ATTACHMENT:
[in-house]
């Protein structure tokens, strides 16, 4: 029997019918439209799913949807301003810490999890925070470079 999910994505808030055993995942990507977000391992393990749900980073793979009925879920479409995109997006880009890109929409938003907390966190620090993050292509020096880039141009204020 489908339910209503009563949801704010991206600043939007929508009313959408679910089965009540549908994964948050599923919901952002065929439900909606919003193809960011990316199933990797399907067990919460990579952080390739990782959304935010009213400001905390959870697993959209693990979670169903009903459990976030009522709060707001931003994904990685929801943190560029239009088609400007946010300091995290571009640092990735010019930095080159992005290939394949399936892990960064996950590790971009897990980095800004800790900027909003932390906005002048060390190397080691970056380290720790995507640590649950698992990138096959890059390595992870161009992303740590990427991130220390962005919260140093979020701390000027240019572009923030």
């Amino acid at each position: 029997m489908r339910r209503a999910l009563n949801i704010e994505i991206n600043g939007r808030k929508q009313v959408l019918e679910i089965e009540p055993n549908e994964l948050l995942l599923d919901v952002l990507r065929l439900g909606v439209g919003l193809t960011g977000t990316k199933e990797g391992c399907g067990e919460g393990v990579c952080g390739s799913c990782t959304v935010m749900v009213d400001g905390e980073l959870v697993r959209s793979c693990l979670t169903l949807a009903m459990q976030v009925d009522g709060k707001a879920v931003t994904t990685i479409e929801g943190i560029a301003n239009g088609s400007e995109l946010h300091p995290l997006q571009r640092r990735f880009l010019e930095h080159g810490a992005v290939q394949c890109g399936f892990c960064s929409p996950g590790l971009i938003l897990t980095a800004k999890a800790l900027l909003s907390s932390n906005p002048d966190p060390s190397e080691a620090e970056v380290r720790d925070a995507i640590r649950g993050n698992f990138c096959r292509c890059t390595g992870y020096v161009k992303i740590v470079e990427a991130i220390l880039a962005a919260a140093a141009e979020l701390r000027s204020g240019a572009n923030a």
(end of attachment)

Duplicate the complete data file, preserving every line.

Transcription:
[in-house]
């Protein structure tokens, strides 16, 4: 029997019918439209799913949807301003810490999890925070470079 999910994505808030055993995942990507977000391992393990749900980073793979009925879920479409995109997006880009890109929409938003907390966190620090993050292509020096880039141009204020 489908339910209503009563949801704010991206600043939007929508009313959408679910089965009540549908994964948050599923919901952002065929439900909606919003193809960011990316199933990797399907067990919460990579952080390739990782959304935010009213400001905390959870697993959209693990979670169903009903459990976030009522709060707001931003994904990685929801943190560029239009088609400007946010300091995290571009640092990735010019930095080159992005290939394949399936892990960064996950590790971009897990980095800004800790900027909003932390906005002048060390190397080691970056380290720790995507640590649950698992990138096959890059390595992870161009992303740590990427991130220390962005919260140093979020701390000027240019572009923030």
């Amino acid at each position: 029997m489908r339910r209503a999910l009563n949801i704010e994505i991206n600043g939007r808030k929508q009313v959408l019918e679910i089965e009540p055993n549908e994964l948050l995942l599923d919901v952002l990507r065929l439900g909606v439209g919003l193809t960011g977000t990316k199933e990797g391992c399907g067990e919460g393990v990579c952080g390739s799913c990782t959304v935010m749900v009213d400001g905390e980073l959870v697993r959209s793979c693990l979670t169903l949807a009903m459990q976030v009925d009522g709060k707001a879920v931003t994904t990685i479409e929801g943190i560029a301003n239009g088609s400007e995109l946010h300091p995290l997006q571009r640092r990735f880009l010019e930095h080159g810490a992005v290939q394949c890109g399936f892990c960064s929409p996950g590790l971009i938003l897990t980095a800004k999890a800790l900027l909003s907390s932390n906005p002048d966190p060390s190397e080691a620090e970056v380290r720790d925070a995507i640590r649950g993050n698992f990138c096959r292509c890059t390595g992870y020096v161009k992303i740590v470079e990427a991130i220390l880039a962005a919260a140093a141009e979020l701390r000027s204020g240019a572009n923030a």